Ottawa With the calamity of Sept. 11 creating what Finance Minister Paul Martin calls a time of "global turbulence," the federal government is spending $7.7-billion over the next five years to beef up security but the plan comes with a new airport user fee that one economist is already calling a new tax.
Over all, Mr. Martin's security plan, unveiled in his first budget in almost two years, spends heavily on airport security and seeks to secure the border while making sure Canada's open for business.
Specifically, Ottawa has earmarked $6.5-billion for spending on security, emergency preparedness and the military and $1.2-billion to make over the Canada-U.S. border and ports of call that Mr. Martin hopes will keep Canada closed to terrorists but open to business.
To do that, Ottawa wants to create a $58-million frequent-traveller program that it hopes will help erase logjams at the Canada-U.S. border created by increased security since the Sept. 11 attacks that have stalled much of the $2-billion in trade that passes between Canada the United States each day.
To speed border crossings, the Canada Customs and Revenue Agency will partner with the United States to expand the current computer system used to screen land border check points. At airports, a new Expedited Passenger Processing System will allow pre-screened passengers to quickly pass through customs while giving full background checks to all applicants.
The budget commits $67-million to pay for a previously announced system to intercept high-risk travellers before they arrive in Canada. The plan calls for airlines to give federal officials basic information about all passengers from reservation systems, which officials will use to perform a risk assessment review before the plane lands. The Public Safety Act, which is currently before the House, contains amendments to enable the information-sharing plan.
Another $107-million will be used to buy X-ray equipment and ion scanners for customs officers to detect drugs, explosives and other contraband and land border crossings, airports and ports.
Ottawa will spend $1-billion over the next five years tightening refugee and immigration claimant screening. That involves tying Canadian police computer systems to those in the United States to help spot people with suspected links to terrorism. Another $287-million is earmarked for giving successful claimants fraud-proof documents.
Air travel is about to get safer, too. Ottawa will help airlines pay for installing stronger cockpit doors. A new, as-yet-named federal airport authority will be responsible for screening passengers and their baggage. The agency will also implement undercover, armed sky marshals for some flights originating in Canada. Currently, only one Air Canada flight to Washington is permitted to carry an air marshal, a condition imposed by the U.S. Federal Aviation Administration as a result of the airport's close location to federal government buildings.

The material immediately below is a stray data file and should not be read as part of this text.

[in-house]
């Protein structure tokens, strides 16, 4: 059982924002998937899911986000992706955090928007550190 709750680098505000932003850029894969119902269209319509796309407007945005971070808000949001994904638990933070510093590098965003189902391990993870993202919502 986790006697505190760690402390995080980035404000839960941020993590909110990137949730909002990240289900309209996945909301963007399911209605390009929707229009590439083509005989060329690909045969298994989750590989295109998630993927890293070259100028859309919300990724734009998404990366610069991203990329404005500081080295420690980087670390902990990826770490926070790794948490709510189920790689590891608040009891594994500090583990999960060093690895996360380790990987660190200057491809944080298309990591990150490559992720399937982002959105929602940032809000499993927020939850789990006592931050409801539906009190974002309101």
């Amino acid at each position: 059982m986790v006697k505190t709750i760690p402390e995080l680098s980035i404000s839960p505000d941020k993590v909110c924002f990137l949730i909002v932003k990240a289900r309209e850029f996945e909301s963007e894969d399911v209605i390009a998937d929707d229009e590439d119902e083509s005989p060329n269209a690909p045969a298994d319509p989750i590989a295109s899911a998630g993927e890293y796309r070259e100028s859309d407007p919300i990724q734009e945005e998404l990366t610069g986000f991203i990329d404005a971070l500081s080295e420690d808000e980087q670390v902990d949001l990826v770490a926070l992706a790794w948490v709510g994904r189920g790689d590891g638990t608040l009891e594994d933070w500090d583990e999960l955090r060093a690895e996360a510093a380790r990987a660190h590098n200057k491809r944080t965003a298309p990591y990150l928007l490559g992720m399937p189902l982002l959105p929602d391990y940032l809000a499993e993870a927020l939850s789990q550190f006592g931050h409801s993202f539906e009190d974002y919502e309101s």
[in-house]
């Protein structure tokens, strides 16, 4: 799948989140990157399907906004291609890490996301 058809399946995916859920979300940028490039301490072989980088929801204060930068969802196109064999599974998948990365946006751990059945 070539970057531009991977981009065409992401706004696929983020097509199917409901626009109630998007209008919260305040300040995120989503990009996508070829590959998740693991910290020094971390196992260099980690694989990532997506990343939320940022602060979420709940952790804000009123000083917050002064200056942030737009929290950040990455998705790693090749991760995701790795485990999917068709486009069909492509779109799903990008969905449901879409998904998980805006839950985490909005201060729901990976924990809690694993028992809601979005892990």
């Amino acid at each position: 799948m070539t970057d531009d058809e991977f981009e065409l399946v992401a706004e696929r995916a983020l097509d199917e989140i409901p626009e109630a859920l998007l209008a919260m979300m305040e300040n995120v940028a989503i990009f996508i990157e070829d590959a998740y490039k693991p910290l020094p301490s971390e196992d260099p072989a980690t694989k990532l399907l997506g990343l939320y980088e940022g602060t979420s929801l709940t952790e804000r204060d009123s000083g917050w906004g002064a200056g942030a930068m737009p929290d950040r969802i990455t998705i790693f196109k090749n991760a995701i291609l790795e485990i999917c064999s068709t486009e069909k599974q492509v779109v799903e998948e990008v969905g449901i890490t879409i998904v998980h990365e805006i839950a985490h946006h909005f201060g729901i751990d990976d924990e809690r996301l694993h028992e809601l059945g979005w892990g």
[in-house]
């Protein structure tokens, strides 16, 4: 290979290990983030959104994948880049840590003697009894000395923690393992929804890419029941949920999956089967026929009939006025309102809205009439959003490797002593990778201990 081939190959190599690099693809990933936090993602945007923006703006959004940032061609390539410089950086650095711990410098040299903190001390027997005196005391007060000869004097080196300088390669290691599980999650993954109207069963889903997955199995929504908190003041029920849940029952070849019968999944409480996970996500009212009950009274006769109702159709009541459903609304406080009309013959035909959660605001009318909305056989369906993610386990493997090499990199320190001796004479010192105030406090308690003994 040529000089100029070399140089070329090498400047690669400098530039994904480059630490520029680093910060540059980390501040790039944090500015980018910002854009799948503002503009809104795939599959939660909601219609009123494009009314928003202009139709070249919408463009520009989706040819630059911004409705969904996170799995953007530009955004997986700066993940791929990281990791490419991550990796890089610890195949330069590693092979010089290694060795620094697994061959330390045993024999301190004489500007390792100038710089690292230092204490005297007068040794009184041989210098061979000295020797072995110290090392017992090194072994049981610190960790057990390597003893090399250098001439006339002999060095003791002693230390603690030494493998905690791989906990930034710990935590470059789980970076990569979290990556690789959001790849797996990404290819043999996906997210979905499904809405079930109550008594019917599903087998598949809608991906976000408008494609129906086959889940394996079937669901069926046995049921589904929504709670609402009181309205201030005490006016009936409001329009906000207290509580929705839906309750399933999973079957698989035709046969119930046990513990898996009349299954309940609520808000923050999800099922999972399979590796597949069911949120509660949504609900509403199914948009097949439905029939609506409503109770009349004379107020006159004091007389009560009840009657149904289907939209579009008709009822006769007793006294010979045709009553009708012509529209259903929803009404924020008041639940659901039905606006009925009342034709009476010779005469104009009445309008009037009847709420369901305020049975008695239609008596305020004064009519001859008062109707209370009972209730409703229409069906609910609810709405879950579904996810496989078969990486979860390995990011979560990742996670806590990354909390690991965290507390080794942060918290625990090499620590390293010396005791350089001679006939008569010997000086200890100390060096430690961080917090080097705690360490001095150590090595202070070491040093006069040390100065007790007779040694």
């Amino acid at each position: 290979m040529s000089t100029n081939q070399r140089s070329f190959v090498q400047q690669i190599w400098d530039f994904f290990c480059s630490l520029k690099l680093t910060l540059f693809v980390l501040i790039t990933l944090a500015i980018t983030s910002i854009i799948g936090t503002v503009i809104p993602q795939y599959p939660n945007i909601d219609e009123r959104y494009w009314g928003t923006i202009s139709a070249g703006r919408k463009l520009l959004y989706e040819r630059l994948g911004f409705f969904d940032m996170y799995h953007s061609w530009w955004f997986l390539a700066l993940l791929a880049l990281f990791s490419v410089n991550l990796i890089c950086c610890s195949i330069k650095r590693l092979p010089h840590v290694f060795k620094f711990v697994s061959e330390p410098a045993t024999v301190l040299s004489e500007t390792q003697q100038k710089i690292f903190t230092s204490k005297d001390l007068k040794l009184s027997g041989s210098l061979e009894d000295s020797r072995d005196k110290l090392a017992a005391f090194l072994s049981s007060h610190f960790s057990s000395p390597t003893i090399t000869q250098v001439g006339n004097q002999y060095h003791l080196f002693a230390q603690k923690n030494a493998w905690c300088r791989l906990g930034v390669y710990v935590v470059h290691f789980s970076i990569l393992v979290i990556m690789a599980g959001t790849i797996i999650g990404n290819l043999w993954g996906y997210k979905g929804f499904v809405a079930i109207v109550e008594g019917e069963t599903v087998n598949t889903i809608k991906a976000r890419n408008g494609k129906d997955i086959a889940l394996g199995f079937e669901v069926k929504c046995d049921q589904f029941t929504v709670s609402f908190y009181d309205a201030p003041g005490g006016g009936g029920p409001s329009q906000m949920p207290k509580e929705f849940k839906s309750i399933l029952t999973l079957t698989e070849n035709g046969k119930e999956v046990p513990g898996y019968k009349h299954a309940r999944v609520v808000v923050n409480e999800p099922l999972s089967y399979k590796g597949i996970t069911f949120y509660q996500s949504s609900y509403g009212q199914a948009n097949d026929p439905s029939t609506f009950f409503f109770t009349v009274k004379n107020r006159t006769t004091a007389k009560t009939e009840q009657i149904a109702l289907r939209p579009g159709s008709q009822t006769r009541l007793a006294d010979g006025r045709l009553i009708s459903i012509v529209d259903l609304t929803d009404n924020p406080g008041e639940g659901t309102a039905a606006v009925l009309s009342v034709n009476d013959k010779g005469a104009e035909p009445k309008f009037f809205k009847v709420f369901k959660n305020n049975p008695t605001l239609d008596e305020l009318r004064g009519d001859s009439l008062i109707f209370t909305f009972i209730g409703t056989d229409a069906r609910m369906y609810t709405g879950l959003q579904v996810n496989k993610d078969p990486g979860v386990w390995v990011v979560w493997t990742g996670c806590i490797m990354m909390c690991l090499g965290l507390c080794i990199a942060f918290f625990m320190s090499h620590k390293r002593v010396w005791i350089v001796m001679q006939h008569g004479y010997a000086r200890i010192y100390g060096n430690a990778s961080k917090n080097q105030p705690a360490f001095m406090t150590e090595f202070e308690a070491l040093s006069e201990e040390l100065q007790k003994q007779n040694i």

Transport Canada will also crack down on airport workers by creating so-called security zones at baggage handling areas and on the tarmac. Only approved, federally screened workers would be allowed near these zones.
However, Canadian air travellers will have to pony up to help defray the costs. In what chief economist of BMO Nesbitt Burns Sherry Cooper called a new tax, a one-way trip in North America will add an additional $12 to your airline ticket. A flight oversees will cost an additional $24 one-way. The user fees are expected to bring in $2.2-billion over five years, with $430-million being raised in the first year. The user fees kick in beginning April 1, 2002.
Ms. Cooper fears the user fees could cut deep into discretionary travel, which is already at a low and has resulted in thousands of layoffs in the airline industry.
The Royal Canadian Mounted Police and the Canadian Security Intelligence Service (CSIS) will receive $1.6-billion over five years to train, equip and deploy more intelligence forces and front-line officers. Ottawa hopes the funds will allow the RCMP to better train officers to deal with terrorism and upgrade key technology systems to collect and disseminate intelligence. CSIS' share is the largest single infusion in its history and will be spent on upgrading technology and equipment for intelligence gathering and analysis.
Canada's elite team of anti-terrorist commandos, the Joint Task Force 2 (JTF2), will be doubled at a cost of $119-million over five years.
For Operation Apollo — Ottawa's codename for its contribution to the war on terrorism — Mr. Martin has set aside $510-million, about $300-million of which will be spent on "capital."
Rob Huebert, associate director of the University of Calgary's Centre for Military and Strategic Studies, told globeandmail.com's Allison Lawlor that there were some "promising budgetary commitments."
Mr. Huebert cited the $1.6-billion for intelligence and policing as a "significant" investment. "They definitely needed to hire more intelligence officers," he said.
The budget shows some signs that the government is moving toward developing a new defence policy, Prof. Huebert said.
"It looks as if we will be looking more at the protection of North American territory," he said.